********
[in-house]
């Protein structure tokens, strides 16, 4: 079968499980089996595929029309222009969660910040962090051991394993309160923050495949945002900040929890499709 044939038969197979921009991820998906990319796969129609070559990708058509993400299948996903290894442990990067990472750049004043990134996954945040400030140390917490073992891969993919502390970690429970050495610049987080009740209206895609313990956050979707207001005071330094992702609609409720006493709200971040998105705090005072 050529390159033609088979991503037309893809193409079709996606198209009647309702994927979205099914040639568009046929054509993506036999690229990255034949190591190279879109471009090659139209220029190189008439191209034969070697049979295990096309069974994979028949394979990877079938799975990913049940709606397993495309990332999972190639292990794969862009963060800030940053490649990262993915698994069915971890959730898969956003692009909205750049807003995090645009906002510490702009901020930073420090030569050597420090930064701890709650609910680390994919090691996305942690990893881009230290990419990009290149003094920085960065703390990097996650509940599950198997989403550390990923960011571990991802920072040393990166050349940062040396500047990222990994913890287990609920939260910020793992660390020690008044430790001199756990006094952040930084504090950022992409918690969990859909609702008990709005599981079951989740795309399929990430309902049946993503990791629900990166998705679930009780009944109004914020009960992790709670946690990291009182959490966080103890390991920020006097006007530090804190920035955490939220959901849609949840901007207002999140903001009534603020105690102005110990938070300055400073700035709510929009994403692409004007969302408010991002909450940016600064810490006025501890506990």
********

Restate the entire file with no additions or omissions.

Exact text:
[in-house]
């Protein structure tokens, strides 16, 4: 079968499980089996595929029309222009969660910040962090051991394993309160923050495949945002900040929890499709 044939038969197979921009991820998906990319796969129609070559990708058509993400299948996903290894442990990067990472750049004043990134996954945040400030140390917490073992891969993919502390970690429970050495610049987080009740209206895609313990956050979707207001005071330094992702609609409720006493709200971040998105705090005072 050529390159033609088979991503037309893809193409079709996606198209009647309702994927979205099914040639568009046929054509993506036999690229990255034949190591190279879109471009090659139209220029190189008439191209034969070697049979295990096309069974994979028949394979990877079938799975990913049940709606397993495309990332999972190639292990794969862009963060800030940053490649990262993915698994069915971890959730898969956003692009909205750049807003995090645009906002510490702009901020930073420090030569050597420090930064701890709650609910680390994919090691996305942690990893881009230290990419990009290149003094920085960065703390990097996650509940599950198997989403550390990923960011571990991802920072040393990166050349940062040396500047990222990994913890287990609920939260910020793992660390020690008044430790001199756990006094952040930084504090950022992409918690969990859909609702008990709005599981079951989740795309399929990430309902049946993503990791629900990166998705679930009780009944109004914020009960992790709670946690990291009182959490966080103890390991920020006097006007530090804190920035955490939220959901849609949840901007207002999140903001009534603020105690102005110990938070300055400073700035709510929009994403692409004007969302408010991002909450940016600064810490006025501890506990």